Minecraft, the multimillion-dollar game that was founded by Markus "Notch" Persson and sold to Microsoft, has recently been criticized for being hacked and stealing user data. Minecraft Pocket Edition was a simplified version of the popular Minecraft game that was made available to users on their smartphones. Players could participate in the Minecraft universe from their mobile device and explore the buildings and creations presented by other players within the community.
Many hackers focus on applications and devices of this type as a way to enter the system without technical problems. Large organizations put their best software and specialists against piracy in their main domain and ignore their other platforms in terms of cyber security. Hackers took a similar approach when trying to infiltrate the Minecraft realm and pointed to a message board dedicated to helping pocket edition players move into the world of Minecraft.
The hacker in question, @ rmsg0d, was part of a cyberelite team that calls itself TeaMp0isoN. These hackers stole valuable credentials from the message board that included user names, passwords, emails, login keys, names and other critical data. The timing of this attack seemed good to the hackers, since the domain registration expired shortly after the data dump was made.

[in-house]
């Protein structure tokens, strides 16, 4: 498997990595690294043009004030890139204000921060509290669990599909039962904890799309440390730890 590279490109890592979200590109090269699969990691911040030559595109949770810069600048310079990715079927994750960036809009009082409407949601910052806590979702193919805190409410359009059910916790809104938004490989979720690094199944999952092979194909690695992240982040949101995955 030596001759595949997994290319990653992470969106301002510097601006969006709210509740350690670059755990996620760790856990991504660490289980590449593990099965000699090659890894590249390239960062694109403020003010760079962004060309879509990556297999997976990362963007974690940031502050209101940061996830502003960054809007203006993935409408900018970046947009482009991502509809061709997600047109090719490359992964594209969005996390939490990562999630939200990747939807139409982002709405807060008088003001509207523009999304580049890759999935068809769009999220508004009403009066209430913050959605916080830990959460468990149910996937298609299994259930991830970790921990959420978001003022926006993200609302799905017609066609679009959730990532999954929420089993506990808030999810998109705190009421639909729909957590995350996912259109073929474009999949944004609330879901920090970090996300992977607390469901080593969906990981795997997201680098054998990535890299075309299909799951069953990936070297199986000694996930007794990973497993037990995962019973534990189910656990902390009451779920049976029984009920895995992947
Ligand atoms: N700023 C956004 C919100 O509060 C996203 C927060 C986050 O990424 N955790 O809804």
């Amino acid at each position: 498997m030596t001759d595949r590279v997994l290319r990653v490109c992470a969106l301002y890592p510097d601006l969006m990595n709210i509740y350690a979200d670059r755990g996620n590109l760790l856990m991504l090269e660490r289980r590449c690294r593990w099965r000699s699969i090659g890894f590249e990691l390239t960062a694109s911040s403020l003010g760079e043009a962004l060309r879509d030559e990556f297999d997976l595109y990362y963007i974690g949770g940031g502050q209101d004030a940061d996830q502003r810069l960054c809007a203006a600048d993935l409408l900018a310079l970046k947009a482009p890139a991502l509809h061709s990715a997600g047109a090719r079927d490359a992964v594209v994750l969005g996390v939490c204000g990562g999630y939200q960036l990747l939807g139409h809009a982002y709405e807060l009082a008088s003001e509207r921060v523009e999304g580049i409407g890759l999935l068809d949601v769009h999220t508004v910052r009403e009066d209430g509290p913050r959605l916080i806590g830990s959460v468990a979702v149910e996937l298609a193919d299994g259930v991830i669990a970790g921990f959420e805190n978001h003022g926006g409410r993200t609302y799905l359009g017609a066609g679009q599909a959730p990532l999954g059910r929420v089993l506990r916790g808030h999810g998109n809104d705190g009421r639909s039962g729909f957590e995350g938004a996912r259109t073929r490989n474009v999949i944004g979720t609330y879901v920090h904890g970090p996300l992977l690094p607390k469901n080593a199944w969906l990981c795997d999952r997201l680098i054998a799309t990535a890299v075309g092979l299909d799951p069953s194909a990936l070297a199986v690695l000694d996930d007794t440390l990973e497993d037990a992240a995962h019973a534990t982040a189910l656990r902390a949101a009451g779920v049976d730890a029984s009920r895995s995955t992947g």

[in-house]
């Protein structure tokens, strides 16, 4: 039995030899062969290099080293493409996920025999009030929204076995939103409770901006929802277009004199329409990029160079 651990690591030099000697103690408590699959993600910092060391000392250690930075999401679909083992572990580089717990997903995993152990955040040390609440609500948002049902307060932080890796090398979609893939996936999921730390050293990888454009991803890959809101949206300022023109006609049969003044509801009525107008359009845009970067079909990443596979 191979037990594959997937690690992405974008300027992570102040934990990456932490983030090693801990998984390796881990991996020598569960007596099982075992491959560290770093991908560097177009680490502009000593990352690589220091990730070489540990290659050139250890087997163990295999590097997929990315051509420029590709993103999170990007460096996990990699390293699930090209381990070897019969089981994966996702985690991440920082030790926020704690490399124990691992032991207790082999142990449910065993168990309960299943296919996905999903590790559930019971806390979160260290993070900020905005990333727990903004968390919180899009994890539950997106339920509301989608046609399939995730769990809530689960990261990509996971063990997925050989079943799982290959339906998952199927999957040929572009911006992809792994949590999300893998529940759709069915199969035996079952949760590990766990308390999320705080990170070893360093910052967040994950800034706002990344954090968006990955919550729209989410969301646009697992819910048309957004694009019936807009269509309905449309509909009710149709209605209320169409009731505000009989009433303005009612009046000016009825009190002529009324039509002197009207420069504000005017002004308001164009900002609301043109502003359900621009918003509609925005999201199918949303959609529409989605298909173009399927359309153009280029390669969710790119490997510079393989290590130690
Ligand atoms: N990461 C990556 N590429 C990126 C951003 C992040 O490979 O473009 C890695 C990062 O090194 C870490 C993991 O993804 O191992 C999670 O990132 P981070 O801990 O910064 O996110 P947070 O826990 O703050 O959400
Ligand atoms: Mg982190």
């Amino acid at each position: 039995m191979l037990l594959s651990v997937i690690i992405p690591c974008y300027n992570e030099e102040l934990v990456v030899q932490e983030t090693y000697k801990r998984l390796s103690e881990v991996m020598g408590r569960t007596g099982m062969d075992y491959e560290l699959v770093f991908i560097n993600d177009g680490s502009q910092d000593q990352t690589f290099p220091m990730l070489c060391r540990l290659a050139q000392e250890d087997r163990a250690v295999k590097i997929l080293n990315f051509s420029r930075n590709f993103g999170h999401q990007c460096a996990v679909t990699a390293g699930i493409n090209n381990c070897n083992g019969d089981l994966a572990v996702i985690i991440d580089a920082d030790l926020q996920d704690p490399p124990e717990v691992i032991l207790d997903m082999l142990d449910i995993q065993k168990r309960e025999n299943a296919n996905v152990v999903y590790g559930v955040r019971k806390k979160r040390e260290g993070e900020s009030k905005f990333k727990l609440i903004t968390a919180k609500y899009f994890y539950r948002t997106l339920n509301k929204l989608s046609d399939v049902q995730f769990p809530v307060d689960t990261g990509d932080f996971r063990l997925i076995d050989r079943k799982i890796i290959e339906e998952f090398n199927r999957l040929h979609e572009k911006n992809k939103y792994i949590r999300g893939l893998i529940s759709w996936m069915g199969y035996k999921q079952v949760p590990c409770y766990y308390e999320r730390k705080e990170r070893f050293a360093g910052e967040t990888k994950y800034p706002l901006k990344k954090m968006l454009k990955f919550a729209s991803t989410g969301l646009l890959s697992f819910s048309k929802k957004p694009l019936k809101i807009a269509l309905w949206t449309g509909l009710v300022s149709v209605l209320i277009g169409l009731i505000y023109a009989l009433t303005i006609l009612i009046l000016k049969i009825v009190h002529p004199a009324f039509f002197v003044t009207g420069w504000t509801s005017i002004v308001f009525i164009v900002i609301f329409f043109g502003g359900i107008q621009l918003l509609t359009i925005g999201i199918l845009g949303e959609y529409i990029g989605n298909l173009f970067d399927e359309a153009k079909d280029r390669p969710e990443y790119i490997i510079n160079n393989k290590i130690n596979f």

If you or someone you know was a registered member of the Minecraft Pocket Edition message board, it is very likely that your information has been stolen. The worrying part is that domain owners and technical staff are not available for contact because the domain expires without re-registering. You can only ask what this means for the future of Minecraft, Mojang and the games they create to advance. Does this show an amateur security level implemented for some of the most popular games on the Internet? Only time, and possibly more data stolen from players and users, will tell.